So what had started this little ‘adventure’ is that years ago there was this great sale over at Joe’s Datacenter, where I had picked up a physial server for the mere price of $20 USD a month! What a deal! No more quotas, CPU sharing issues and generally having to share. Awesome!
So I have them install Debian, and load up the KVM modules, and away I go and life is good. So foolishly years later, I jumped onto the whole container thing, installed docker, and that is where everything went south.
Every few seconds while doing a tcpdump on the 100% virtual bridge I’d see a massive influx of arp traffic. I tried static arp’s on the host & the guest and it was ‘better’ but now the network traffic would hang. Things like TCP would break after a minute and stuff like UDP game state would break so bad it’d end up unplayable. This basically broke maraakate.org and hosting stuff like Quake I/ Quake II/ Daikatana and other iD based games.
My existing virtual machines now had a major issue where they would stop responding to traffic. I never could find a fix, and it ended up with me moving my blog out to sloppy.io to keep running as a container based service until it magically stopped working and I gave up and did a full dump/reload on a hosted WordPress over at ChicagoVPS. What a nightmare!
But what about all those virtual machines?
Well even after apt-get purge of everything docker, upgrading and downgrading the kernel nothing helped. The VMs still dropped off the network periodically. So with some spare time I decided to just go ahead and backup the box, and wipe the machine.
Since the physical network was working fine I was able to rsync the 300GB+ worth of data over the span of a few days. That was fine, and considering how crap the server had been, I figured some straight downtime wouldn’t hurt anything too much. While looking for an OS to install onto the machine, I saw that Joe offers VMWare ESXi 6.5, so I thought I’d just go with that, as naturally VMWare runs both VMs and with Project Photon I could maybe mess with containers again at a later date.
Since rsync had worked so well for moving hundreds of gigabytes of data from the USA to Hong Kong, I figured it’d be trivial to just convert the existing RAW KVM/Qemu disk images back to the United States of America. And that is where the fun begins.
Rest assured the email does show up!
Dear Neo Zeed, thank you for visiting 33hops.com
This is your download url http://a.33hops.com/downloads/?key=bq7l5ptPB70MJj9dkftxFegr3xWoBZwpdFPQOUC3Cm10KPSIl3v1532877224253
But of course it doesn’t work
The key is invalid or has expired, only two downloads are allowed per key, download a new one at 33hops.com
I know this is an ongoing issue at large when you provide executable binaries on the internet, as you will no doubt get flagged with some false positive by some virus crusaiding idiot who just sets up a tool and never reads anything but sends out threatening emails. I went through this with the need for the simple 404 redirect, all thanks to Gerhard W. Recher.
So since this wasn’t going to be an avenue to persue I dug a little deeper and ran across this post over at virtuallyGhetto. So it turns out the userland for ESXi is a CentOS environment that uses busybox. And if you just download and install CentOS 3.9 into a VM, and build whatever you want, and ideally add in the -static flag, and copy it over. For those who want to look into more ‘internals’ of the userland, check out zemris.fer.hr.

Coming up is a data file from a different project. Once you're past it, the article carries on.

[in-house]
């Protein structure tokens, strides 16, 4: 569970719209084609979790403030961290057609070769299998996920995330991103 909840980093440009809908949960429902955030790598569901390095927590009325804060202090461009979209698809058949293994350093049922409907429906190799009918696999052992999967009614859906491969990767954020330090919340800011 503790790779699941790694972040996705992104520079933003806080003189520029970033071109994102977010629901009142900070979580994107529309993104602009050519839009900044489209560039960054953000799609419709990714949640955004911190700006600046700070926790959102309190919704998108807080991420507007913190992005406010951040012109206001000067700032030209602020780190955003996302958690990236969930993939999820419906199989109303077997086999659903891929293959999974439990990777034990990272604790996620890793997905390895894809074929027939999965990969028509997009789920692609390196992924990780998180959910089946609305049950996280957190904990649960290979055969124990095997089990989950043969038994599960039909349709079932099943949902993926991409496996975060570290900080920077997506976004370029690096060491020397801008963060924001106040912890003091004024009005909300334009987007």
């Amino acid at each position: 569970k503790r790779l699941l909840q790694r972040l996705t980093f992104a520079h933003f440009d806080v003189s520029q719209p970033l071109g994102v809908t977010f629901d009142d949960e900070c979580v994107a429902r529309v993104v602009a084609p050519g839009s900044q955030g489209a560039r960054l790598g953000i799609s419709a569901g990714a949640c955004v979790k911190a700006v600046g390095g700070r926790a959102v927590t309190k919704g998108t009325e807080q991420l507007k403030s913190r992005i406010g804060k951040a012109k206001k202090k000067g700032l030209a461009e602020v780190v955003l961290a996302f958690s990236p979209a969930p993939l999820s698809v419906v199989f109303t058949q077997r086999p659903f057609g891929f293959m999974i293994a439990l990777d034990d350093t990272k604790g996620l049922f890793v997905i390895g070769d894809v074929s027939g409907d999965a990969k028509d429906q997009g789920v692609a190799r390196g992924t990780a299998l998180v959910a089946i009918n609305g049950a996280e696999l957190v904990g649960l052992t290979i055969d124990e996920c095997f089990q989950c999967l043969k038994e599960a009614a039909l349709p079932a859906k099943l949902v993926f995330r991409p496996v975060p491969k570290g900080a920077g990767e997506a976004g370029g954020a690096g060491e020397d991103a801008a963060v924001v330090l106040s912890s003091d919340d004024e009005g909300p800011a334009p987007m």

Things like UID/GUID mappings are broken in the libc it seems among other things. So for my simple rsync config I just put the numbers in myself.
uid = 0
gid = 0
use chroot = no
max connections = 4
syslog facility = local5
pid file = /var/run/rsyncd.pid
hosts allow = a.b.c.d
path = /vmfs/volumes/datastore1
comment = WDC_WD5000AAJS2D00A8B0
read only = no
I have read that you really ought to keep your binaries/config on the datastore so they aren’t subject to upgrades overwriting them and other chaotic stuff. So editing the file “/etc/rc.local.d/local.sh” I just added the following before the exit 0:
/vmfs/volumes/datastore1/tools/rsync –daemon –log-file=/tmp/rsync.log –config=/vmfs/volumes/datastore1/tools/rsyncd.conf
And then ran it manually to kick it off.
So now I don’t have to rely on someone’s elses broken downoad system, and now we can build other fun native stuff.
And the best part is that after all of this fighting Maraakate’s site is back online and I get this message from him:
holy crap that new server setup so much better
its like playing it locally honest to god
played a whole unit not a single fuck up
no rubber banding lag effect or any of that
So now things are actually performing better on VMWare than we were getting on KVM. And yes I had flattened out the disk images, loaded up the paravirtual disk & network drives on KVM, but VMWare does such a surprisingly better job.
I honestly wasn’t expecting that.
And as a bonus, I messed with qemu-0.9.0 (I didn’t feel the need to go through glibc2 hell), and qemu-img works great with a simple raw to vmdk
mg.static info win30.raw
file format: raw
virtual size: 32M (33554432 bytes)
disk size: 32M
mg.static convert -f raw -O vmdk win30.raw win30.vmdk
mg.static info win30.vmdk
file format: vmdk
virtual size: 32M (33554432 bytes)
disk size: 27M
And it boots!
So yes, wrapping up you can in fact run stuff on ESXi, copy data, and even convert disk images.
Oh yeah, and so people can deal with my 404 based download system (the password is on the 404 page)
Let the games begin!